A Bar Story: The Teacher, the Day Trader, and the Scapegoating of Public Employees

November 26th, 2010 · 5 Comments

Happy Thanksgiving LPB readers. We will be adding new blogs throughout the holiday weekend. Please check back for more.

By Jude Soto

So a teacher and a day trader walk into a bar….I know what you’re thinking, this is about to be one of those jokes where one of us turns out to be gay. But this isn’t a corny joke, this is a true story. The year was 2005 and I was walking with my Wall St. employee friend into a local drinking establishment, ostensibly with the goal of meeting women. Now, being the better looking friend, I thought I had the advantage. After all, my friend was obese, hairy, and had an obnoxiously loud Long Island accent, not the typical qualities associated with guys who succeed in meeting attractive women. The first woman I approached was the most memorable. After the typical first few questions, the topic turned to occupation. When I told her I was a teacher, her response was “that’s very honorable of you, but I could never do that because you guys don’t make any money.” Just like that, I was dismissed, later to find out that my wealthier friend had gone home with her. It was rough, but that’s just the way things were before the recession.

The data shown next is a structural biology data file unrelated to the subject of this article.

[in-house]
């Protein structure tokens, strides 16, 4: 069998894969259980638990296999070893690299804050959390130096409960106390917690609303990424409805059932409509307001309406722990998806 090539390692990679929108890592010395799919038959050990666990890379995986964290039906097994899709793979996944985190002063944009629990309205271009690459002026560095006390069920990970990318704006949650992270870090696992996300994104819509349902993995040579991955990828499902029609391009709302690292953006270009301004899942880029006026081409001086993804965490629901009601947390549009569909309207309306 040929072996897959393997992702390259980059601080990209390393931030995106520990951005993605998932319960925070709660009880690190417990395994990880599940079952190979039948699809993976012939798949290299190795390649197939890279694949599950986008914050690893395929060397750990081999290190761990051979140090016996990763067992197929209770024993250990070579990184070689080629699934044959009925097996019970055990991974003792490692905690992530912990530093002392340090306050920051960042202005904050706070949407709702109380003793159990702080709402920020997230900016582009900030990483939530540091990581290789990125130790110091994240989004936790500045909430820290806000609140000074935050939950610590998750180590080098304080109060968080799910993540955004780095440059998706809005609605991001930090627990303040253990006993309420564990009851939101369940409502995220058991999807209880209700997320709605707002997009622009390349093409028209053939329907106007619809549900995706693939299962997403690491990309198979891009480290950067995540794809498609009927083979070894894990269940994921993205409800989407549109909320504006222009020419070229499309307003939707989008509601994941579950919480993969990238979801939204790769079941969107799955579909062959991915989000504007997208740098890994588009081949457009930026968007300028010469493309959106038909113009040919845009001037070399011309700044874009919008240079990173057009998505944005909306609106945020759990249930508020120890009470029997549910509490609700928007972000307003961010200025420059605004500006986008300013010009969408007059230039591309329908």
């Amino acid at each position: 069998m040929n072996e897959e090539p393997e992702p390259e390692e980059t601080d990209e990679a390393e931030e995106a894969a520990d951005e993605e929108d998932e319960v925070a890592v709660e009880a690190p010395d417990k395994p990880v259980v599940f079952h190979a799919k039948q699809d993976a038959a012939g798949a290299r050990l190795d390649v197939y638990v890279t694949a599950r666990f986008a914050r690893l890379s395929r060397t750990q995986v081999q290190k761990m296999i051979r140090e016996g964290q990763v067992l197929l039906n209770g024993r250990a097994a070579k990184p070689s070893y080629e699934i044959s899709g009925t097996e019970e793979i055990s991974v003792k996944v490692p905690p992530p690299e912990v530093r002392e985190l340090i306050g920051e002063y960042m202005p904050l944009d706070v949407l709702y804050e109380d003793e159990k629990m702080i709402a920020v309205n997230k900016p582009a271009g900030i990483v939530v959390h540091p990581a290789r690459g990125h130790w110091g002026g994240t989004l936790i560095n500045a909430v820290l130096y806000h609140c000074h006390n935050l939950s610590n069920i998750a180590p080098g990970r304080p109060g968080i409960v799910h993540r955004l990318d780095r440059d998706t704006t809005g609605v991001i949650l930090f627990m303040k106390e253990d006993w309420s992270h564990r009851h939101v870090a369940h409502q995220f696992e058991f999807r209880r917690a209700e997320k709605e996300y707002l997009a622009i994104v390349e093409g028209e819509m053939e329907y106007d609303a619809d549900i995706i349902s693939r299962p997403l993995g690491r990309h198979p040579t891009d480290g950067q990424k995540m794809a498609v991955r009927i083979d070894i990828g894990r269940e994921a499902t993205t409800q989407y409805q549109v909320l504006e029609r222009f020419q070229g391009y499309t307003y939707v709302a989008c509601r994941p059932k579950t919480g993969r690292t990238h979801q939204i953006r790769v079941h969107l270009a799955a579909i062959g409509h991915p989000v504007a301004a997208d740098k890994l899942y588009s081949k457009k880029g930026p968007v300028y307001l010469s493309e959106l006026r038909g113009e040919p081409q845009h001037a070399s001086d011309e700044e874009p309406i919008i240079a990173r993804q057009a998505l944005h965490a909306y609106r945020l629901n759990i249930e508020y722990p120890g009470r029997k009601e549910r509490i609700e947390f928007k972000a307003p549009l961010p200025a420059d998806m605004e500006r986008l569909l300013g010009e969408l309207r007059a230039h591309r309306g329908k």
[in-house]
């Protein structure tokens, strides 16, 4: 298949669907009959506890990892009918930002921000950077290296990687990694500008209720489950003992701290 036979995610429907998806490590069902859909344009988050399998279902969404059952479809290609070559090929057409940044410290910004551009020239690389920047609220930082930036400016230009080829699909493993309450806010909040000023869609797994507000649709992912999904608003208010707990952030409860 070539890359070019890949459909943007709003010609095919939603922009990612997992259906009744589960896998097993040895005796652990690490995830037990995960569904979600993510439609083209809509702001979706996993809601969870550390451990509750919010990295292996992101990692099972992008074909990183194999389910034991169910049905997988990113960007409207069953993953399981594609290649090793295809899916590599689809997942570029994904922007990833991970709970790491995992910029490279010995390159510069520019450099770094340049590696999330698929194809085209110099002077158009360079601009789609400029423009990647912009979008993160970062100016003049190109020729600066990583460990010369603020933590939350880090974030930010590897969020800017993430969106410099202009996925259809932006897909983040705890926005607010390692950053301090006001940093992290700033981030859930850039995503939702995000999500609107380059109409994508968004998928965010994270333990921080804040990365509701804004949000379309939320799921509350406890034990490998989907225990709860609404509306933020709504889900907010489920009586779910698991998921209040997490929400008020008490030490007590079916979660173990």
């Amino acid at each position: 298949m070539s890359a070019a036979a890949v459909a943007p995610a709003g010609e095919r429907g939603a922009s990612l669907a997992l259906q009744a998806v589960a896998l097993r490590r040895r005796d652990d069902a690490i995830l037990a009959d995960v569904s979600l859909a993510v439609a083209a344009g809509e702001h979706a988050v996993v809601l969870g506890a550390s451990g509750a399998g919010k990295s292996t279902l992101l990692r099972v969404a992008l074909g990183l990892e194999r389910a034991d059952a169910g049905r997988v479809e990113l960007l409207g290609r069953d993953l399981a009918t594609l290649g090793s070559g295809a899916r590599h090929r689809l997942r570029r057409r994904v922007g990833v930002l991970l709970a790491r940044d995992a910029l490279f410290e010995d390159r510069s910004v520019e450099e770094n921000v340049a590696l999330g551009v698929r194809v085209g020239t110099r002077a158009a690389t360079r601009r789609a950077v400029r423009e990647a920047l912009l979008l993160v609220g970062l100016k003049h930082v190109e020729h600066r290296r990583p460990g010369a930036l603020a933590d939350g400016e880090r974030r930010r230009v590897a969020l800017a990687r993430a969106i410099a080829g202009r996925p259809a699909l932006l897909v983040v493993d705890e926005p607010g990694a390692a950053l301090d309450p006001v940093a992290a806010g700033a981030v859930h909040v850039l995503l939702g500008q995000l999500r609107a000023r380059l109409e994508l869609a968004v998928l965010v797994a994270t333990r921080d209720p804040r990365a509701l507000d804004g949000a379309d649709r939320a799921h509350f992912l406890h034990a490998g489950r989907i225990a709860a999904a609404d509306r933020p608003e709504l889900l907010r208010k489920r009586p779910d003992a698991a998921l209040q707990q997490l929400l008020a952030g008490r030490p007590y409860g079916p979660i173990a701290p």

When meeting new people, intriguing females or otherwise, the theme that I encountered before the recession hit was: you are noble for doing what you do, but I will mock you and lose respect for you because your pay is awful. This happened time after time, among family, friends, and ladies in clubs. I was in a casino in New Orleans, playing blackjack for a few hours, and whenever I would double-down the dealer would ask me if I was sure, because “I know y’all don’t get paid much.” Even when I went on vacation to Bolivia and Chile, the advice given was to introduce myself as “un profesor, not un maestro.”